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The future: Windows streaming through notched Apple screens
Choice is the word for Jamf's Dean Hager
Interview As Apple's devices continue to find favour with enterprise users, the fortress that is Windows appears to be under attack in the corporate world.
Speaking to The Register as the Jamf Nation User Conference wound down, the software firm's CEO, Dean Hager, is - unsurprisingly - ebullient when it comes to the prospects for Apple gear in the world of suits.
Jamf specialises in device management and authentication, and has long been associated with managing Apple hardware in business and education environments. In recent years it has begun connecting its products with services such as Microsoft's Azure Active Directory as administrators face up to a hybrid working future.
As well as acknowledging that Apple might not have always lavished the attention on its macOS devices that its iOS stablemates enjoyed, Hager says: "The Mac hardware that Apple is coming out with right now with the M1 chips are literally breaking the price performance curve."
It is hard to argue with this. At present, kit based on Apple Silicon is impressively speedy while also being not particularly power-hungry compared to the competition. Assuming one is running native apps. The picture is not quite so rosy when running Intel-based apps via Rosetta 2 and, of course, there is Microsoft's disapproval of its Windows 11 OS going anywhere near Cupertino's hardware.
The latter point is a major factor for administrators pondering how to respond to the demands of users working from home and wondering why they can't use the same sleek examples of Apple Macs for their day jobs that they fire up during the evening.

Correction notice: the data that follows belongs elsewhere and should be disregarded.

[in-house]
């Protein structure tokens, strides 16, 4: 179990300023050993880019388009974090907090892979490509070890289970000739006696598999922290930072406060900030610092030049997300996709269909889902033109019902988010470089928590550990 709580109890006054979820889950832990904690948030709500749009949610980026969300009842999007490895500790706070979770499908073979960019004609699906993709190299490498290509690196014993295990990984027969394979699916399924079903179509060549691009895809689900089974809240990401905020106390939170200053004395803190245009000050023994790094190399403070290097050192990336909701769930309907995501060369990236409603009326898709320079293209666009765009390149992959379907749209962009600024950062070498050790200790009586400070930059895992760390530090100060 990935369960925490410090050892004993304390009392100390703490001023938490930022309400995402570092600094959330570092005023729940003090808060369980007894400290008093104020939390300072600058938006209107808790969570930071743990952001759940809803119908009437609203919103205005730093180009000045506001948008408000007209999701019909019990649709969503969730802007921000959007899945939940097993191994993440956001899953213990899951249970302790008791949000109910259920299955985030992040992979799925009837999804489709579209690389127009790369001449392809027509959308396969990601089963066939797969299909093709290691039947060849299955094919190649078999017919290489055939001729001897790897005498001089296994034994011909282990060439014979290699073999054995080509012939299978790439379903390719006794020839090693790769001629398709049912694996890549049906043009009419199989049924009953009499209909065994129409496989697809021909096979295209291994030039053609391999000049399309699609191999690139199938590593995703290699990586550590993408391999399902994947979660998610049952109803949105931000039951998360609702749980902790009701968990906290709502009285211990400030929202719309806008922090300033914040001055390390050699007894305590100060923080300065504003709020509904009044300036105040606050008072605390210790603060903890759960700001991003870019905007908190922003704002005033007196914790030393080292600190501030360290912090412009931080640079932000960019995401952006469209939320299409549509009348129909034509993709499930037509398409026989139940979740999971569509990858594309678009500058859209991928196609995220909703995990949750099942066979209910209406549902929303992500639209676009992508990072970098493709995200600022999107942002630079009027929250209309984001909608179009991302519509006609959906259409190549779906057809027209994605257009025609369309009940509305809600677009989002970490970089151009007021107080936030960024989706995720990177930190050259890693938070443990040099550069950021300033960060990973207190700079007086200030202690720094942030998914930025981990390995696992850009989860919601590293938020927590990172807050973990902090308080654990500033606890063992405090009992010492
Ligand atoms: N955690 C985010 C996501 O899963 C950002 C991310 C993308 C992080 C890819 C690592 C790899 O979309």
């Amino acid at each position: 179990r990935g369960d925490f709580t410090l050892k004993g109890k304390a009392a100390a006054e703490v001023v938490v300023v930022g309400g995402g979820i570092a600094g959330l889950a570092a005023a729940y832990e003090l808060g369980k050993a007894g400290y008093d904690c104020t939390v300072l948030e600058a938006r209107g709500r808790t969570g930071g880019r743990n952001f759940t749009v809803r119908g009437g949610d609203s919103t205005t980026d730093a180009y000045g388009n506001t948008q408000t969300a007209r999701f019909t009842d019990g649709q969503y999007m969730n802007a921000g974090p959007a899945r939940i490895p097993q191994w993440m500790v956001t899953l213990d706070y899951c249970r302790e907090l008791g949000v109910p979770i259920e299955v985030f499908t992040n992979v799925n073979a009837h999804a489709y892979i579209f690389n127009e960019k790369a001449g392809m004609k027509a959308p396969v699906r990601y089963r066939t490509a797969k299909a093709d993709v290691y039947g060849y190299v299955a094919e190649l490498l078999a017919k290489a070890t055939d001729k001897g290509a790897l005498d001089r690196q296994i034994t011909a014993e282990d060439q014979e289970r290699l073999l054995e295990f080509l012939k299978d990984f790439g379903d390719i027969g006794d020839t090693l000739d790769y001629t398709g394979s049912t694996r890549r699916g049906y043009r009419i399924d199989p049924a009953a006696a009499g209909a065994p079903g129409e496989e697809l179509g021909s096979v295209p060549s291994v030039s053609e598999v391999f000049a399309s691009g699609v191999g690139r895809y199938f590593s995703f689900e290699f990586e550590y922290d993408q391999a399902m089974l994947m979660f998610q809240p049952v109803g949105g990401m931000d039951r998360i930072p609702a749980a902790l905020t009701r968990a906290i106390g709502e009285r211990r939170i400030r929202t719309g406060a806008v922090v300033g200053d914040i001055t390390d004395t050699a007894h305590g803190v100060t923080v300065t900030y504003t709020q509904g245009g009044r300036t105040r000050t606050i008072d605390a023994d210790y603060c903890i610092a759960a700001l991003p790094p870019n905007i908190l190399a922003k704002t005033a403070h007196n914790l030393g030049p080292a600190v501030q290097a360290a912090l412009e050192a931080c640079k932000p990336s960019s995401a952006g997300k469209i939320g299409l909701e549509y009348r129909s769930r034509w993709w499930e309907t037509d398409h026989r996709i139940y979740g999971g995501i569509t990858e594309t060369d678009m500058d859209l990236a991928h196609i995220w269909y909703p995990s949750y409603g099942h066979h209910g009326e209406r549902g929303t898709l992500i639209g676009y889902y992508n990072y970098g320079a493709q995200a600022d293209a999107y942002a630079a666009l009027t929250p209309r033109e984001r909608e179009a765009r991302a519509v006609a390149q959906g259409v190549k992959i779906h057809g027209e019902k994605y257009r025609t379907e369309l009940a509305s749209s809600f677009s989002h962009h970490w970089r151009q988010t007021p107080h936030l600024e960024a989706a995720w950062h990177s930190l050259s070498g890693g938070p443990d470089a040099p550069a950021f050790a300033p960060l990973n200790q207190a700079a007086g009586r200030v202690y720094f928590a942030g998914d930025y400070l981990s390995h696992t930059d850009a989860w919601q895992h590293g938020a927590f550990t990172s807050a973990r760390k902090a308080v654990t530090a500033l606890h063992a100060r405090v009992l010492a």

The pain of managing a mixed hardware fleet aside, there is always that one weird corporate app for which Windows is required.
This was less of a problem for Intel-based Macs, which would cheerfully run Windows via virtual machine technology and permit a near-seamless experience; Parallels Desktop, for example, would run a Windows application on the Mac desktop without sending a user anywhere near the Start Menu.
'Microsoft's strategy, I believe, is going to the point where Windows is just going to become a streaming operating system'
However, with Windows 11, the drawbridge is being pulled up. Sure, the OS can be made to run on "unsupported hardware", but the potential for a halt to patches and updates will make many administrators think twice when it comes to getting an old application running on M1 hardware.
Hager's solution is Microsoft's recently introduced Windows 365 Cloud PC, which permits instances of Windows from a variety of extremely thin clients. Even the browser. "Microsoft's strategy, I believe, is going to the point where Windows is just going to become a streaming operating system," he says, "and that will be the path that people will run their legacy Windows applications on their Macs."
While Hager is undoubtedly an Apple enthusiast, he is also keen to emphasise choice in the increasingly hybrid workplace via standard Windows loads, standard Mac loads, and so on. The former is something the vast majority of administrators are familiar with. The latter perhaps less so, despite the efforts of Jamf over its almost 20-year history.
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Gartner veep Annette Zimmerman tells The Register: "Apple is a consumer-first company. Enterprise is welcome but is only secondary." Zimmerman went on to say that Apple's fervour for the M1 was driven by a desire to break free of Intel's product strategy and save costs rather than enterprise needs.
That said, Gartner acknowledges that iPad sales to business have been on the rise, partially driven by remote working needs.
While there might not be too many implementations out there the size of IBM and Cisco's partnerships with Apple, Hager points to a steady growth, as evidenced by Jamf's customer-base: which includes more than 60 customers that have an estate of over 10,000 Macs. Including smaller fry, the company lays claim to 57,000 customers, supporting 25 million devices.
"That has resulted in Apple needing to listen and respond to what their customers are asking for. And it's no longer a request from every individual... in the consumer world, one voice is one device. In the enterprise world, one voice might be 20,000 devices."
Which might explain the return of much-missed ports, the ditching of the TouchBar nobody asked for and a step back from some frankly terrible keyboards in recent MacBook Pros.
However, we can't help but wonder who, exactly, asked for a notch on the top of their screens. ®